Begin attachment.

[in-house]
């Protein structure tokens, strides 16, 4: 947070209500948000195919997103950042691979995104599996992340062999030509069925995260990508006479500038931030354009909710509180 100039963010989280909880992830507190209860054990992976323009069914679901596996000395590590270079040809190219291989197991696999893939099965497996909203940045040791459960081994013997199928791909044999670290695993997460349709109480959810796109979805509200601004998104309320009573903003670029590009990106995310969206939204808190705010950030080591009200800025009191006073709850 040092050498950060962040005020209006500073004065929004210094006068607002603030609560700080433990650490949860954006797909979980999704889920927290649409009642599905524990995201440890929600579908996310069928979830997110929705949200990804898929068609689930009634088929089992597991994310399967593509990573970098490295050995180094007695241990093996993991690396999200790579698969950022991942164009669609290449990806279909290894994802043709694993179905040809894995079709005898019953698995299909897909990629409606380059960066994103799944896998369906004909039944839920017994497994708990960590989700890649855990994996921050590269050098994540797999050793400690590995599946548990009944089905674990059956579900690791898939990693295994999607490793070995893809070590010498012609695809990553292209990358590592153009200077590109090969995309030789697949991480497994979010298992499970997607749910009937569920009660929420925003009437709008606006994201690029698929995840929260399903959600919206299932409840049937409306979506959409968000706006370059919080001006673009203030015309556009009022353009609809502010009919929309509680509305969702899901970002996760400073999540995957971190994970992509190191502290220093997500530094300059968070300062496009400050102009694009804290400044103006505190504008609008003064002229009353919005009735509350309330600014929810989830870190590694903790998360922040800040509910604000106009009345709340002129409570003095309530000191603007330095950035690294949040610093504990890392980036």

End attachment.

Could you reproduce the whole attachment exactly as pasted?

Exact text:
[in-house]
């Protein structure tokens, strides 16, 4: 947070209500948000195919997103950042691979995104599996992340062999030509069925995260990508006479500038931030354009909710509180 100039963010989280909880992830507190209860054990992976323009069914679901596996000395590590270079040809190219291989197991696999893939099965497996909203940045040791459960081994013997199928791909044999670290695993997460349709109480959810796109979805509200601004998104309320009573903003670029590009990106995310969206939204808190705010950030080591009200800025009191006073709850 040092050498950060962040005020209006500073004065929004210094006068607002603030609560700080433990650490949860954006797909979980999704889920927290649409009642599905524990995201440890929600579908996310069928979830997110929705949200990804898929068609689930009634088929089992597991994310399967593509990573970098490295050995180094007695241990093996993991690396999200790579698969950022991942164009669609290449990806279909290894994802043709694993179905040809894995079709005898019953698995299909897909990629409606380059960066994103799944896998369906004909039944839920017994497994708990960590989700890649855990994996921050590269050098994540797999050793400690590995599946548990009944089905674990059956579900690791898939990693295994999607490793070995893809070590010498012609695809990553292209990358590592153009200077590109090969995309030789697949991480497994979010298992499970997607749910009937569920009660929420925003009437709008606006994201690029698929995840929260399903959600919206299932409840049937409306979506959409968000706006370059919080001006673009203030015309556009009022353009609809502010009919929309509680509305969702899901970002996760400073999540995957971190994970992509190191502290220093997500530094300059968070300062496009400050102009694009804290400044103006505190504008609008003064002229009353919005009735509350309330600014929810989830870190590694903790998360922040800040509910604000106009009345709340002129409570003095309530000191603007330095950035690294949040610093504990890392980036």